Hello. My name’s Cate and I get depressed

In about me on May 20, 2012 at 5:18 pm

I’m inspired today by listening to a recent radio interview by one of my heroes, political commentator, superbrain and all-round hot gay chick, Rachel Maddow.

Turns out Maddow gets depressed. Not every now and then, either.

Essentially ever since puberty, every since I was 11 or 12, I guess, I’ve had cyclical depression. That’s, you know, something that has been a defining feature of my life as an adult. And it’s manageable, but it’s real. And doesn’t take away from my joy in my work or my energy, but coping with depression is something that is part of the everyday way that I live and have lived as long as I can remember.

Me too, Dr Maddow, me too.

It’s no secret that I get depressed. Anyone who knows me knows it. But I guess it’s fair to say that admitting that I’ve always been prone to cycles of depression is not something I’ve ever really said out loud in public before.

See that word? ‘Admitting’? … pejorative, isn’t it? It’s tiresome that even someone who lives with depression still uses those kinds of words to describe it.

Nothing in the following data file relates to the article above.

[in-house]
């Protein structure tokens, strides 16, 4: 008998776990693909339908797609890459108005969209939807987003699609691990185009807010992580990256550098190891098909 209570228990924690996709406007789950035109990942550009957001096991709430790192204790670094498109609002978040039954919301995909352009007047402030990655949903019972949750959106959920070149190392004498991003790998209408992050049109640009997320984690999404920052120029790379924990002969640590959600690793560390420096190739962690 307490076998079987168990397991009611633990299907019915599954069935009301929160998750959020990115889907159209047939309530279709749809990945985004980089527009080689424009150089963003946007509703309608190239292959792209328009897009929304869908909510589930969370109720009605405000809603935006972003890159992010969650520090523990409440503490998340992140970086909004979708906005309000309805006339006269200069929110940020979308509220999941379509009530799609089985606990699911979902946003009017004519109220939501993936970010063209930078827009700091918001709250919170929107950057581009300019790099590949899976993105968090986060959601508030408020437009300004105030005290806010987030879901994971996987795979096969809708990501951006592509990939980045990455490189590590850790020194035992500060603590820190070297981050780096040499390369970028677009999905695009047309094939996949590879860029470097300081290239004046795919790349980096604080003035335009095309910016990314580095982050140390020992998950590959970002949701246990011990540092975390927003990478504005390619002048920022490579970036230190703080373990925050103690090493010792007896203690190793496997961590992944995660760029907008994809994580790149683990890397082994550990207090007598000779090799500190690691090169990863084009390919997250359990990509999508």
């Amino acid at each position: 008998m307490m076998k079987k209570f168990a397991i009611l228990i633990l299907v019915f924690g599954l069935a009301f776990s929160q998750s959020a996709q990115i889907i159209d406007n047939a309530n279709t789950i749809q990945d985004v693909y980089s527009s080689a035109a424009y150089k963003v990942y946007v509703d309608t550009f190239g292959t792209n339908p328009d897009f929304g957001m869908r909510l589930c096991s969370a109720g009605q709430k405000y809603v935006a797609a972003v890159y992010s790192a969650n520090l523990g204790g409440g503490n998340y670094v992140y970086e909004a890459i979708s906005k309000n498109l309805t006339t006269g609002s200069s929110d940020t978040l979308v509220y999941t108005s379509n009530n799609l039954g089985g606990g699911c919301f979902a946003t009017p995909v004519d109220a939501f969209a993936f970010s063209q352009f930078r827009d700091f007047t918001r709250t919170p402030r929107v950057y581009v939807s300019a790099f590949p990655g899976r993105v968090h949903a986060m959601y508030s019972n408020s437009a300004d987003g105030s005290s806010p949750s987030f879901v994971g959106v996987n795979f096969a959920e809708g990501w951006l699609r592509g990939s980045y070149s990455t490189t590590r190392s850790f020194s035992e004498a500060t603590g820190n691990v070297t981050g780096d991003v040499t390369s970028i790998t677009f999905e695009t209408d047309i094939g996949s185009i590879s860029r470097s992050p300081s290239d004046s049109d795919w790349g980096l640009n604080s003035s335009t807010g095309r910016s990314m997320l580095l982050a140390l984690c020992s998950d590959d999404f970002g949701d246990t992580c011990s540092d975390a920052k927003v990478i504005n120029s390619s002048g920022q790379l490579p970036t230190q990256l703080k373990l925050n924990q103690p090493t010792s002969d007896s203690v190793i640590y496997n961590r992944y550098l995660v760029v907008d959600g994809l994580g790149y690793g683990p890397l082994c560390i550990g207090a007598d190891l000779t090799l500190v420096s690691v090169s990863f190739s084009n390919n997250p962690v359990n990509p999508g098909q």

Here’s more of what Maddow had to say:

… If you’ve never been depressed, you can still understand the difference between sadness and depression. It’s like the opposite of love isn’t hate, it’s indifference. And the opposite of happiness isn’t necessarily sadness, it’s disconnection. And you know, when you are depressed, it’s like the rest of the world is the mothership and you’re out there on a little pod and your line gets cut, and you just don’t connect with anything, you sort of – you sort of disappear.

Yes, yes and yes.

I experience exactly those feelings of disconnection that Maddow describes. Also, for me depression is an amplifier. If I’m in a low patch, things that might not cause me a second thought at other times become huge, thumping stereo systems of negativity. Particularly at 3am.

A conversation didn’t finish quite the way I thought it would? Oh, it’s the end of the relationship and IT’S. ALL. MY. FAULT. The house needs cleaning? It’s Mount Everest and I’ve run out of oxygen and rope. Big meeting tomorrow? It’s going to be a nightmare.

Depressed people often believe they’re just being realistic. I’m one of those as well. And we are — but we’re also, if not blind to, then immune to the silver lining that’s, let’s face it, pretty much always there somewhere.

More Maddow:

I’m not embarrassed. I’m not embarrassed by it. You know, I mean, it’s no – I don’t see it as having any moral component. I’m not embarrassed by it and I know that a lot of people live with it and cope with and treat depression in different ways. And I’ve been able to be a high-functioning person with depression all my life. And I expect that – I don’t expect it to ever go away. It would be great if it did but in the meantime, I can make a life around it.

Maddow didn’t say — and why should she — whether she takes medication for her depression. I do. And when circumstances combine to hammer me all at once, as they did a few weeks ago, I increase the dose.